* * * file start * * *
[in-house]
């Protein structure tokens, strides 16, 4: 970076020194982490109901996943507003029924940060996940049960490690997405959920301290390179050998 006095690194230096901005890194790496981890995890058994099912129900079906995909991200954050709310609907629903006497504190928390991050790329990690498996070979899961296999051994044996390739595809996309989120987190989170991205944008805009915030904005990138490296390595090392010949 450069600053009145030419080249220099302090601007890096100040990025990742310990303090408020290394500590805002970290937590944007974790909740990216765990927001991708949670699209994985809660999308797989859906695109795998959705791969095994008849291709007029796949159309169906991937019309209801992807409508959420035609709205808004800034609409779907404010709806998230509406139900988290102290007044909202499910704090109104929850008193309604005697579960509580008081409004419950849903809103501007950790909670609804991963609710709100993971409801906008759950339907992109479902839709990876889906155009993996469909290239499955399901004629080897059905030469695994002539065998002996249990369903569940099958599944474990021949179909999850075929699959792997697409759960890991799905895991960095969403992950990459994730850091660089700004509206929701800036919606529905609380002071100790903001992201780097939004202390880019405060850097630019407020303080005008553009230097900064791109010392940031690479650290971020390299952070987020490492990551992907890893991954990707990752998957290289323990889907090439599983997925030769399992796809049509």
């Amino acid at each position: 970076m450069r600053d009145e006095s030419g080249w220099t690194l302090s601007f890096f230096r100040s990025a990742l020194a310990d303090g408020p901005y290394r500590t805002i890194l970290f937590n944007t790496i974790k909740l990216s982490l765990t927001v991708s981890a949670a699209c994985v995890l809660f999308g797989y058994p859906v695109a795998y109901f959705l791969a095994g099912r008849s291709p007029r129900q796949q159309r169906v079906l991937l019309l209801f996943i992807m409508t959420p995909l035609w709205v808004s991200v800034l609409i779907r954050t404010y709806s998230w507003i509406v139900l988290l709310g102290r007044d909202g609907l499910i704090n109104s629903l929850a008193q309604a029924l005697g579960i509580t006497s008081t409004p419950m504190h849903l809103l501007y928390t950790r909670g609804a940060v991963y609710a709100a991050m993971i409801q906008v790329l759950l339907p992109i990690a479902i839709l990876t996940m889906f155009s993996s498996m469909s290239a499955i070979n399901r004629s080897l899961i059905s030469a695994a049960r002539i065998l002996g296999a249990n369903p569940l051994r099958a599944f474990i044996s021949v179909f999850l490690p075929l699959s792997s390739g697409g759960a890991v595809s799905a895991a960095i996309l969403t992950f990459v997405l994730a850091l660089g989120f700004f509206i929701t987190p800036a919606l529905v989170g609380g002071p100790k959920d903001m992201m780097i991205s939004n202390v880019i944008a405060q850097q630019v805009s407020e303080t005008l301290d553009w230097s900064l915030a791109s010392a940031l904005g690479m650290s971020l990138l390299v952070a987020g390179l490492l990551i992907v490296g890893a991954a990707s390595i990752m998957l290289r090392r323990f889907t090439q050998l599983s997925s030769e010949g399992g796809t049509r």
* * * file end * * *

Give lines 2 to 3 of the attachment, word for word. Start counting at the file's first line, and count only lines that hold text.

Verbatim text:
């Protein structure tokens, strides 16, 4: 970076020194982490109901996943507003029924940060996940049960490690997405959920301290390179050998 006095690194230096901005890194790496981890995890058994099912129900079906995909991200954050709310609907629903006497504190928390991050790329990690498996070979899961296999051994044996390739595809996309989120987190989170991205944008805009915030904005990138490296390595090392010949 450069600053009145030419080249220099302090601007890096100040990025990742310990303090408020290394500590805002970290937590944007974790909740990216765990927001991708949670699209994985809660999308797989859906695109795998959705791969095994008849291709007029796949159309169906991937019309209801992807409508959420035609709205808004800034609409779907404010709806998230509406139900988290102290007044909202499910704090109104929850008193309604005697579960509580008081409004419950849903809103501007950790909670609804991963609710709100993971409801906008759950339907992109479902839709990876889906155009993996469909290239499955399901004629080897059905030469695994002539065998002996249990369903569940099958599944474990021949179909999850075929699959792997697409759960890991799905895991960095969403992950990459994730850091660089700004509206929701800036919606529905609380002071100790903001992201780097939004202390880019405060850097630019407020303080005008553009230097900064791109010392940031690479650290971020390299952070987020490492990551992907890893991954990707990752998957290289323990889907090439599983997925030769399992796809049509």
């Amino acid at each position: 970076m450069r600053d009145e006095s030419g080249w220099t690194l302090s601007f890096f230096r100040s990025a990742l020194a310990d303090g408020p901005y290394r500590t805002i890194l970290f937590n944007t790496i974790k909740l990216s982490l765990t927001v991708s981890a949670a699209c994985v995890l809660f999308g797989y058994p859906v695109a795998y109901f959705l791969a095994g099912r008849s291709p007029r129900q796949q159309r169906v079906l991937l019309l209801f996943i992807m409508t959420p995909l035609w709205v808004s991200v800034l609409i779907r954050t404010y709806s998230w507003i509406v139900l988290l709310g102290r007044d909202g609907l499910i704090n109104s629903l929850a008193q309604a029924l005697g579960i509580t006497s008081t409004p419950m504190h849903l809103l501007y928390t950790r909670g609804a940060v991963y609710a709100a991050m993971i409801q906008v790329l759950l339907p992109i990690a479902i839709l990876t996940m889906f155009s993996s498996m469909s290239a499955i070979n399901r004629s080897l899961i059905s030469a695994a049960r002539i065998l002996g296999a249990n369903p569940l051994r099958a599944f474990i044996s021949v179909f999850l490690p075929l699959s792997s390739g697409g759960a890991v595809s799905a895991a960095i996309l969403t992950f990459v997405l994730a850091l660089g989120f700004f509206i929701t987190p800036a919606l529905v989170g609380g002071p100790k959920d903001m992201m780097i991205s939004n202390v880019i944008a405060q850097q630019v805009s407020e303080t005008l301290d553009w230097s900064l915030a791109s010392a940031l904005g690479m650290s971020l990138l390299v952070a987020g390179l490492l990551i992907v490296g890893a991954a990707s390595i990752m998957l290289r090392r323990f889907t090439q050998l599983s997925s030769e010949g399992g796809t049509r």